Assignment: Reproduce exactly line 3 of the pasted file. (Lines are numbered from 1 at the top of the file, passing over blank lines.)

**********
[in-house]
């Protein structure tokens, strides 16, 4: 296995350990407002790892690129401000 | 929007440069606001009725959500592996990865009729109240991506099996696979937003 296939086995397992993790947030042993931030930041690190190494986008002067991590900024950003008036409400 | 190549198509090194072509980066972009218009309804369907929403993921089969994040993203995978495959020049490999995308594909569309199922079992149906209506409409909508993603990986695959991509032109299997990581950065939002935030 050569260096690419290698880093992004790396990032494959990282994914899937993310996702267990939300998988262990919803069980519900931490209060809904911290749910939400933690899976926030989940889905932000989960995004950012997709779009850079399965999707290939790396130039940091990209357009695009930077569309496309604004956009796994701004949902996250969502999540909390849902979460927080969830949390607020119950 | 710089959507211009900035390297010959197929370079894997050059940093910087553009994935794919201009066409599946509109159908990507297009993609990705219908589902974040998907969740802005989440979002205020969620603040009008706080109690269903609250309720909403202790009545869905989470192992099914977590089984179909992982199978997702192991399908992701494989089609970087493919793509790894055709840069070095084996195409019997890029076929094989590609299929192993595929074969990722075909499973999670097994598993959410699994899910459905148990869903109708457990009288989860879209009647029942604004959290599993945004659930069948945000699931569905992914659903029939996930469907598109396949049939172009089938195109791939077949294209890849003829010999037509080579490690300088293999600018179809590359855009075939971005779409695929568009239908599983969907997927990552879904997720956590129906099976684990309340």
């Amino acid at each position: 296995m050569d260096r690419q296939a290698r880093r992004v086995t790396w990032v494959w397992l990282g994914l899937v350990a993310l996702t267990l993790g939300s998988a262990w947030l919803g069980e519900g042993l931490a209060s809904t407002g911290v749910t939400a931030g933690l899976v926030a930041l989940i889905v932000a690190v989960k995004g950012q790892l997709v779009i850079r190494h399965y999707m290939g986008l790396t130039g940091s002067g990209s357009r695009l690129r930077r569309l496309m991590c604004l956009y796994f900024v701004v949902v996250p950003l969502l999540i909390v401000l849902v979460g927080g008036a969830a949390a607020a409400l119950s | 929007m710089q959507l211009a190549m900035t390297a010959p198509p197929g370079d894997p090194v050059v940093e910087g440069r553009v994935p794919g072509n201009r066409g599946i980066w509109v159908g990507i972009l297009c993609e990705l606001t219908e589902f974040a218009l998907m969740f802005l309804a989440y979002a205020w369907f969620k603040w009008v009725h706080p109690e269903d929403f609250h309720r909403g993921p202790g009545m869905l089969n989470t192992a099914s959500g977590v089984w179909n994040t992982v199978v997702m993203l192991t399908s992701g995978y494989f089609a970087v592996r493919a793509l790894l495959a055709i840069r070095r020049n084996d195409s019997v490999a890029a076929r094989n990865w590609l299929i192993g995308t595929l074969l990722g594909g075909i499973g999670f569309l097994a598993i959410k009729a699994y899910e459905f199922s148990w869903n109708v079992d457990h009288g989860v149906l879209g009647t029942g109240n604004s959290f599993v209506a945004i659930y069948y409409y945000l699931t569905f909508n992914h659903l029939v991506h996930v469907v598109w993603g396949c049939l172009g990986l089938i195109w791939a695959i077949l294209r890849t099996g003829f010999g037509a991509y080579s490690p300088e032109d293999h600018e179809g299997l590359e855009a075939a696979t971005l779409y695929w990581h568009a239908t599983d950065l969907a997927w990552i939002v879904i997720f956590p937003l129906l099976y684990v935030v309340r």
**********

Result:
């Amino acid at each position: 296995m050569d260096r690419q296939a290698r880093r992004v086995t790396w990032v494959w397992l990282g994914l899937v350990a993310l996702t267990l993790g939300s998988a262990w947030l919803g069980e519900g042993l931490a209060s809904t407002g911290v749910t939400a931030g933690l899976v926030a930041l989940i889905v932000a690190v989960k995004g950012q790892l997709v779009i850079r190494h399965y999707m290939g986008l790396t130039g940091s002067g990209s357009r695009l690129r930077r569309l496309m991590c604004l956009y796994f900024v701004v949902v996250p950003l969502l999540i909390v401000l849902v979460g927080g008036a969830a949390a607020a409400l119950s | 929007m710089q959507l211009a190549m900035t390297a010959p198509p197929g370079d894997p090194v050059v940093e910087g440069r553009v994935p794919g072509n201009r066409g599946i980066w509109v159908g990507i972009l297009c993609e990705l606001t219908e589902f974040a218009l998907m969740f802005l309804a989440y979002a205020w369907f969620k603040w009008v009725h706080p109690e269903d929403f609250h309720r909403g993921p202790g009545m869905l089969n989470t192992a099914s959500g977590v089984w179909n994040t992982v199978v997702m993203l192991t399908s992701g995978y494989f089609a970087v592996r493919a793509l790894l495959a055709i840069r070095r020049n084996d195409s019997v490999a890029a076929r094989n990865w590609l299929i192993g995308t595929l074969l990722g594909g075909i499973g999670f569309l097994a598993i959410k009729a699994y899910e459905f199922s148990w869903n109708v079992d457990h009288g989860v149906l879209g009647t029942g109240n604004s959290f599993v209506a945004i659930y069948y409409y945000l699931t569905f909508n992914h659903l029939v991506h996930v469907v598109w993603g396949c049939l172009g990986l089938i195109w791939a695959i077949l294209r890849t099996g003829f010999g037509a991509y080579s490690p300088e032109d293999h600018e179809g299997l590359e855009a075939a696979t971005l779409y695929w990581h568009a239908t599983d950065l969907a997927w990552i939002v879904i997720f956590p937003l129906l099976y684990v935030v309340r």